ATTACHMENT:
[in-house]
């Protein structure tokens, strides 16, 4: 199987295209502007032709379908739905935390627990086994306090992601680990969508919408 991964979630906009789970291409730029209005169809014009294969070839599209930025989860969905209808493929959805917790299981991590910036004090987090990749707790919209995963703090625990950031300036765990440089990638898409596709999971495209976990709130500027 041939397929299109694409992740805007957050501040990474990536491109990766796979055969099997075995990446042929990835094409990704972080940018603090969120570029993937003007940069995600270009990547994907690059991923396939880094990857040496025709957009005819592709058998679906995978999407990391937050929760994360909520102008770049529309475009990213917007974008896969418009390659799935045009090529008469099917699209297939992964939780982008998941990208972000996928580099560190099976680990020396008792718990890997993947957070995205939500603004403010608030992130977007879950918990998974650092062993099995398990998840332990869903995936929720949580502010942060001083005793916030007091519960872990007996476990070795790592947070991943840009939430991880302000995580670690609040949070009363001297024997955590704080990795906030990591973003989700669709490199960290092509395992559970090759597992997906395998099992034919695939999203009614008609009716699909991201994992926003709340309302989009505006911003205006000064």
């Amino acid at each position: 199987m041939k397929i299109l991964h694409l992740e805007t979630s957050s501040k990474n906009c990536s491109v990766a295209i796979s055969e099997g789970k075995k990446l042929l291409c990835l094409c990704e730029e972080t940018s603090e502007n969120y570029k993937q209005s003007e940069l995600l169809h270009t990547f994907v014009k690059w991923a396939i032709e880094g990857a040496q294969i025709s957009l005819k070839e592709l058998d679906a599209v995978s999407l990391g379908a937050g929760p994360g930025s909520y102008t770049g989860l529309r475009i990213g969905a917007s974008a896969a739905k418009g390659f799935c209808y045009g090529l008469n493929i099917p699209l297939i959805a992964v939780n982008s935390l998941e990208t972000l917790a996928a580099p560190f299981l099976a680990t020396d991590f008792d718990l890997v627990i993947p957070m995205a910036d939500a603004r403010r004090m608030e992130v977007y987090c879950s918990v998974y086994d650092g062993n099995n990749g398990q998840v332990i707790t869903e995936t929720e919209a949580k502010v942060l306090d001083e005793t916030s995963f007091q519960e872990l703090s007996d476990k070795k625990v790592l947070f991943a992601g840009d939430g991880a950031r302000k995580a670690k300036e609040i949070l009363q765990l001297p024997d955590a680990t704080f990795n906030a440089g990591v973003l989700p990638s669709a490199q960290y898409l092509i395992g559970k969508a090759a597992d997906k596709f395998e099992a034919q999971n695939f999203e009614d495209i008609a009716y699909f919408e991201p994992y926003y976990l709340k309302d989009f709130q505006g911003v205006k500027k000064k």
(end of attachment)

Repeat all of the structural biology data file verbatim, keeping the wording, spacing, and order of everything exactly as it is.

[in-house]
């Protein structure tokens, strides 16, 4: 199987295209502007032709379908739905935390627990086994306090992601680990969508919408 991964979630906009789970291409730029209005169809014009294969070839599209930025989860969905209808493929959805917790299981991590910036004090987090990749707790919209995963703090625990950031300036765990440089990638898409596709999971495209976990709130500027 041939397929299109694409992740805007957050501040990474990536491109990766796979055969099997075995990446042929990835094409990704972080940018603090969120570029993937003007940069995600270009990547994907690059991923396939880094990857040496025709957009005819592709058998679906995978999407990391937050929760994360909520102008770049529309475009990213917007974008896969418009390659799935045009090529008469099917699209297939992964939780982008998941990208972000996928580099560190099976680990020396008792718990890997993947957070995205939500603004403010608030992130977007879950918990998974650092062993099995398990998840332990869903995936929720949580502010942060001083005793916030007091519960872990007996476990070795790592947070991943840009939430991880302000995580670690609040949070009363001297024997955590704080990795906030990591973003989700669709490199960290092509395992559970090759597992997906395998099992034919695939999203009614008609009716699909991201994992926003709340309302989009505006911003205006000064």
């Amino acid at each position: 199987m041939k397929i299109l991964h694409l992740e805007t979630s957050s501040k990474n906009c990536s491109v990766a295209i796979s055969e099997g789970k075995k990446l042929l291409c990835l094409c990704e730029e972080t940018s603090e502007n969120y570029k993937q209005s003007e940069l995600l169809h270009t990547f994907v014009k690059w991923a396939i032709e880094g990857a040496q294969i025709s957009l005819k070839e592709l058998d679906a599209v995978s999407l990391g379908a937050g929760p994360g930025s909520y102008t770049g989860l529309r475009i990213g969905a917007s974008a896969a739905k418009g390659f799935c209808y045009g090529l008469n493929i099917p699209l297939i959805a992964v939780n982008s935390l998941e990208t972000l917790a996928a580099p560190f299981l099976a680990t020396d991590f008792d718990l890997v627990i993947p957070m995205a910036d939500a603004r403010r004090m608030e992130v977007y987090c879950s918990v998974y086994d650092g062993n099995n990749g398990q998840v332990i707790t869903e995936t929720e919209a949580k502010v942060l306090d001083e005793t916030s995963f007091q519960e872990l703090s007996d476990k070795k625990v790592l947070f991943a992601g840009d939430g991880a950031r302000k995580a670690k300036e609040i949070l009363q765990l001297p024997d955590a680990t704080f990795n906030a440089g990591v973003l989700p990638s669709a490199q960290y898409l092509i395992g559970k969508a090759a597992d997906k596709f395998e099992a034919q999971n695939f999203e009614d495209i008609a009716y699909f919408e991201p994992y926003y976990l709340k309302d989009f709130q505006g911003v205006k500027k000064k």